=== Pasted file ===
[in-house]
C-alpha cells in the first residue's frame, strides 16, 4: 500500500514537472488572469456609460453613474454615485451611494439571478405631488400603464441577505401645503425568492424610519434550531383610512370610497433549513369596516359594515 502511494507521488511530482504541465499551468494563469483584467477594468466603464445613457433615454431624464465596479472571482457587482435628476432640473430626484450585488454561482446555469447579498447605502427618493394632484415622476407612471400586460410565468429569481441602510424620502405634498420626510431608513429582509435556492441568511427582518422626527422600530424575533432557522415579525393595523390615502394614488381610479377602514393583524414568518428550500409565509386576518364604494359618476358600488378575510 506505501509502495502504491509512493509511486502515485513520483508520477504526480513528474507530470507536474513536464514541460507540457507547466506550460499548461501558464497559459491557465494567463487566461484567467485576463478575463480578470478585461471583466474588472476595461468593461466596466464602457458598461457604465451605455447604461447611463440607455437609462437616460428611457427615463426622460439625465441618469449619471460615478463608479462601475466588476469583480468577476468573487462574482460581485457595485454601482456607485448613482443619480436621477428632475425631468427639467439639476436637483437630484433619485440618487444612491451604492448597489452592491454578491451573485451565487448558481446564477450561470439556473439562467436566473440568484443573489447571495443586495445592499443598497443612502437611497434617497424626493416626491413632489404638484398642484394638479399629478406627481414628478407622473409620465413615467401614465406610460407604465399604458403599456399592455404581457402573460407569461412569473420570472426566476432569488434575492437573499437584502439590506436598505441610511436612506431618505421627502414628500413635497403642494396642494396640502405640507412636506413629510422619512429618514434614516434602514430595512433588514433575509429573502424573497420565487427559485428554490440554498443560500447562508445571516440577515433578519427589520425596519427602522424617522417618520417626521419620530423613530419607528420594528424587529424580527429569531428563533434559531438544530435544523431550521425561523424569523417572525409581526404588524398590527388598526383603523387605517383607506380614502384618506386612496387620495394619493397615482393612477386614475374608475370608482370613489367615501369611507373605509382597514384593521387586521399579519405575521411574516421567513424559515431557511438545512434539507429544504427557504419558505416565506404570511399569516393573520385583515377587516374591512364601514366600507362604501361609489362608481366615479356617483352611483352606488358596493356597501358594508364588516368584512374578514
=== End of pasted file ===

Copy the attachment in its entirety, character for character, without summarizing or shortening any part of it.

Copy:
[in-house]
C-alpha cells in the first residue's frame, strides 16, 4: 500500500514537472488572469456609460453613474454615485451611494439571478405631488400603464441577505401645503425568492424610519434550531383610512370610497433549513369596516359594515 502511494507521488511530482504541465499551468494563469483584467477594468466603464445613457433615454431624464465596479472571482457587482435628476432640473430626484450585488454561482446555469447579498447605502427618493394632484415622476407612471400586460410565468429569481441602510424620502405634498420626510431608513429582509435556492441568511427582518422626527422600530424575533432557522415579525393595523390615502394614488381610479377602514393583524414568518428550500409565509386576518364604494359618476358600488378575510 506505501509502495502504491509512493509511486502515485513520483508520477504526480513528474507530470507536474513536464514541460507540457507547466506550460499548461501558464497559459491557465494567463487566461484567467485576463478575463480578470478585461471583466474588472476595461468593461466596466464602457458598461457604465451605455447604461447611463440607455437609462437616460428611457427615463426622460439625465441618469449619471460615478463608479462601475466588476469583480468577476468573487462574482460581485457595485454601482456607485448613482443619480436621477428632475425631468427639467439639476436637483437630484433619485440618487444612491451604492448597489452592491454578491451573485451565487448558481446564477450561470439556473439562467436566473440568484443573489447571495443586495445592499443598497443612502437611497434617497424626493416626491413632489404638484398642484394638479399629478406627481414628478407622473409620465413615467401614465406610460407604465399604458403599456399592455404581457402573460407569461412569473420570472426566476432569488434575492437573499437584502439590506436598505441610511436612506431618505421627502414628500413635497403642494396642494396640502405640507412636506413629510422619512429618514434614516434602514430595512433588514433575509429573502424573497420565487427559485428554490440554498443560500447562508445571516440577515433578519427589520425596519427602522424617522417618520417626521419620530423613530419607528420594528424587529424580527429569531428563533434559531438544530435544523431550521425561523424569523417572525409581526404588524398590527388598526383603523387605517383607506380614502384618506386612496387620495394619493397615482393612477386614475374608475370608482370613489367615501369611507373605509382597514384593521387586521399579519405575521411574516421567513424559515431557511438545512434539507429544504427557504419558505416565506404570511399569516393573520385583515377587516374591512364601514366600507362604501361609489362608481366615479356617483352611483352606488358596493356597501358594508364588516368584512374578514